As game designers, and even just as players, we often think and describe games by their mechanic. These are the gears of the game: the numbers we’re trying to balance on cards, the types of actions a player can take.

But design is about the communication of an experience, and often times the same mechanic can create two completely different experiences. How is that possible?

In Hanabi, the primary experience is not about collecting cards in numeric order.

In Hanabi, the primary experience is not about collecting cards in numeric order.

When you’re introducing someone to a new game, how do you talk about it? The weak answer is to say what you’re doing: Roll the die, place a tile, take your actions. These are important to understanding how to play, but the strong answer is why they’re doing it.
It would be a mistake to try to define something like Hanabi by its mechanics. Players are trying to lay out cards of various colors in order from 1 to 5, but that is not what the game is about. The experience of the game is about learning to communicate layers of information through subtle use of position, timing, and other shared conventions. It builds the kind of social connection that normally only develops after years of associating with a group of peers. The cards and what you do with them are only the avenue that this experience is built upon.

Papers, Please goes way deeper than just stamping passports.

Papers, Please goes way deeper than just stamping passports.

So you go into the theme: maybe you are a team of firefighters saving people from a burning building. But, even describing what you do in a game in thematic terms is not quite the same as defining the experience of playing it. Video games tend to be more thematic than board games, but the same thing applies to them. The game Papers, Please is not about checking passports at a border crossing. It’s about maintaining both your family and your humanity in a situation that frequently asks you to sacrifice one to save the other. In the broader sense, theme is just context for the core aesthetics of a game.

What are the core aesthetics of a game? In their paper MDA: A Formal Approach to Game Design and Game Research , Hunicke, LeBlanc and Zubek reference 8 aesthetics of a game that define player experience:

  1. Sensation: Game as sense-pleasure
  2. Fantasy: Game as make-believe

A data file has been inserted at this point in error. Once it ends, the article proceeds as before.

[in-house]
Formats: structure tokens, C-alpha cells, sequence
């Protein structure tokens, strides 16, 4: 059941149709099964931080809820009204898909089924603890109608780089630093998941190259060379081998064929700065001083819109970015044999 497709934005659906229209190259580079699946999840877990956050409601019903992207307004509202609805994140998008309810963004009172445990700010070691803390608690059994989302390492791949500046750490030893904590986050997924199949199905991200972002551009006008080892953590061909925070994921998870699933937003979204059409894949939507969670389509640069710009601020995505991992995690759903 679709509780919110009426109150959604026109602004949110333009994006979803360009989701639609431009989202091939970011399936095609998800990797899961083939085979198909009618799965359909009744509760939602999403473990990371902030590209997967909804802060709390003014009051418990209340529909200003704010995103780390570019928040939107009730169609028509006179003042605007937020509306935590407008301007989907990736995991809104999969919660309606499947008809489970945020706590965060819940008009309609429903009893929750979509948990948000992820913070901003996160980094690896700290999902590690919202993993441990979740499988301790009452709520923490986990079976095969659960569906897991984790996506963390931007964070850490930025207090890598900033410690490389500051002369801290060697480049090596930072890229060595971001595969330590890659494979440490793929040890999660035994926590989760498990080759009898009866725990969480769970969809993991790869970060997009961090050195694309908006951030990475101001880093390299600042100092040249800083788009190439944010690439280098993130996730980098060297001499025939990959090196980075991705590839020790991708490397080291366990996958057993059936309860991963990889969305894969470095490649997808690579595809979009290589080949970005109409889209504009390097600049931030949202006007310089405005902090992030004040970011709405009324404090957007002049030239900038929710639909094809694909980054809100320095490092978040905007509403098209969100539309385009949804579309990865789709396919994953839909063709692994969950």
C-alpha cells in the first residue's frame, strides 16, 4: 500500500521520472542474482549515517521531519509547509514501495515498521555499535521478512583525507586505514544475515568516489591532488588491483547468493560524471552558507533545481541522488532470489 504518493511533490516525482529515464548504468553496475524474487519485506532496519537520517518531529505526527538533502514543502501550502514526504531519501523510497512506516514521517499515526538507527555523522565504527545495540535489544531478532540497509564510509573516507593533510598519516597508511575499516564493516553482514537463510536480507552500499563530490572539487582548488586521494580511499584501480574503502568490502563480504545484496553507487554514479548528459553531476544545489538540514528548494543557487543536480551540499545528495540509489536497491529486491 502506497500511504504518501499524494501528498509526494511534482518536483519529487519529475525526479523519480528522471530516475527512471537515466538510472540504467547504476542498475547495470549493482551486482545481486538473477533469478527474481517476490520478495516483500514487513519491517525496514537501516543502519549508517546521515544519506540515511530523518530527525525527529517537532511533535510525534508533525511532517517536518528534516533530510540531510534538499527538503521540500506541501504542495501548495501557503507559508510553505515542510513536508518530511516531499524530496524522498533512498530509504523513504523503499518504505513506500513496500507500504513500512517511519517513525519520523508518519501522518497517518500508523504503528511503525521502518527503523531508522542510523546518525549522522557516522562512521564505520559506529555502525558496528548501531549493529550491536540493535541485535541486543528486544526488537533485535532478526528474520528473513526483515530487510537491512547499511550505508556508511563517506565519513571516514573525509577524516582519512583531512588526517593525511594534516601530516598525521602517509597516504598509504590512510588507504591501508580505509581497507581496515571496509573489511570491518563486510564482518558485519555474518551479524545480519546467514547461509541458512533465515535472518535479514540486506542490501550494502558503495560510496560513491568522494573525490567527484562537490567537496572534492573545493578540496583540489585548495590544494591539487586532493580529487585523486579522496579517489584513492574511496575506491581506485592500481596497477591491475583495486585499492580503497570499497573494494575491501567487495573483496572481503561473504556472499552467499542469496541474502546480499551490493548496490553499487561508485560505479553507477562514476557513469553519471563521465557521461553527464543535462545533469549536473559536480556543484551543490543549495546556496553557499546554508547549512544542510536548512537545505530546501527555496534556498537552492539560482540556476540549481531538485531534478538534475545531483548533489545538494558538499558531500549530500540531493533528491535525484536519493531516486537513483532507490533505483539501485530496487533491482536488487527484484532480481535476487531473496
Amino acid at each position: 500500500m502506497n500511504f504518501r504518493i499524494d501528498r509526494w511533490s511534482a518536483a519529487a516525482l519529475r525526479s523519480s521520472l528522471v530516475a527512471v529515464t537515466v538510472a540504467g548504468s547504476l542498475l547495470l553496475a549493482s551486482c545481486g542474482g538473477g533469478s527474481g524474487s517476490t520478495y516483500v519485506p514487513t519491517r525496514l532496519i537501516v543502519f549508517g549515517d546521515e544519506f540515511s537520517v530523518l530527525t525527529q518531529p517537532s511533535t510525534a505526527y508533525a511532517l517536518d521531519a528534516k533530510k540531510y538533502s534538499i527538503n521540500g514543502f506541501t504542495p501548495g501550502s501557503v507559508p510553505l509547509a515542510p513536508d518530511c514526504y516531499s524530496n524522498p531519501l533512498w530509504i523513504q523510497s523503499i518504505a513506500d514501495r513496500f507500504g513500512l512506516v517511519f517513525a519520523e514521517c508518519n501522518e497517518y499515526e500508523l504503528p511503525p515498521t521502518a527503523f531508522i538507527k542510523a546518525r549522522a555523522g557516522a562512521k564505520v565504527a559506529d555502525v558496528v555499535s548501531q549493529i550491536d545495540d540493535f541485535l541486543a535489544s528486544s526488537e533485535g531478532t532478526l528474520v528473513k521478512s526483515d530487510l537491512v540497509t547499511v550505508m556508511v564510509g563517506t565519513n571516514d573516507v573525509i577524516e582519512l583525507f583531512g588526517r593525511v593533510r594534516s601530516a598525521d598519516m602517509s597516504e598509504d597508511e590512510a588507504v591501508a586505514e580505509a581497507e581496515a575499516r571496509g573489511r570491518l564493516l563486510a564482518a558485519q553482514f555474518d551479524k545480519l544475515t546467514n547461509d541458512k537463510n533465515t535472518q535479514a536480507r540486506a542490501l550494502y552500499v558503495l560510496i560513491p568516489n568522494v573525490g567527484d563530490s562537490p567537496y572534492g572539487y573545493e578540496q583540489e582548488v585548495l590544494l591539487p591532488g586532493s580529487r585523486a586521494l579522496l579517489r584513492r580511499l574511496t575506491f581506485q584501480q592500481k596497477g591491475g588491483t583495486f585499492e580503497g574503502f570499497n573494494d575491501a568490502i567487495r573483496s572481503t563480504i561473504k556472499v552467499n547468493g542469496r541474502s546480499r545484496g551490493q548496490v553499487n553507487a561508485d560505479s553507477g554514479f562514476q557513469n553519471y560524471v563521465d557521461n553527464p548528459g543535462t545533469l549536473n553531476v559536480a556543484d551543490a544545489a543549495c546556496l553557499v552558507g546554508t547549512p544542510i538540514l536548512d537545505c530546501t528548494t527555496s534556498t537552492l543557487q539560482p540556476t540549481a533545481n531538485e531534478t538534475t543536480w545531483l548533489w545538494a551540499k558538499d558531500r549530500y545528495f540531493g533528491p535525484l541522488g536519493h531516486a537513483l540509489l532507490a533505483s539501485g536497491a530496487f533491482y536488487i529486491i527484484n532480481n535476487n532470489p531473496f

3. Narrative: Game as drama
  4. Challenge: Game as obstacle course
  5. Fellowship: Game as social framework
  6. Discovery: Game as uncharted territory
  7. Expression: Game as self-discovery
  8. Submission: Game as pastime

When you consider them together, you get a great framework for understanding what the appeal is for all kinds of games. Lords of Waterdeep invests heavily in narrative and fantasy, where party games like Apples to Apples or Pictionary are almost all about fellowship and expression. But even in heavy games, you can see elements of both worlds at play. Eclipse and similar 4X games (explore, expand, exploit, and exterminate) have a narrative and are challenging, but there’s discovery as you expand the board, and even expression of play style (choosing an offensive/defensive play style and being validated in your choice when it works out).

How can we use this as designers? How do we figure out which mechanics create the experience we want players to have? And is it wrong or bad when we want to create one experience and end up creating something else? These are important questions, and ones we might discuss in a future post. But for now, it starts with breaking down the games you know/love and seeing what combinations of mechanics drive what experiences.

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Mark Major

Game Designer at Whirling Derby

Mark Major wears hats and makes games of many different varieties (in both cases).

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  1. Luke Laurie on February 17, 2014

    Thanks for this piece Mark – I love the term “core aesthetic” and will definitely consider that in my designs!

  2. Ed on February 18, 2014

    Hanabi is a good example but a poor choice. In the photo above the colors are discernable because the lighting was adequate (and full spectrum) but in a low light situation such as the lobby of the LAX Hilton, those colors are barely distinguishable.

  3. Bastiaan Reinink on July 31, 2017

    Your article really made me think! So much so that I added it (with some comments of course) to my list of brilliant blog posts:

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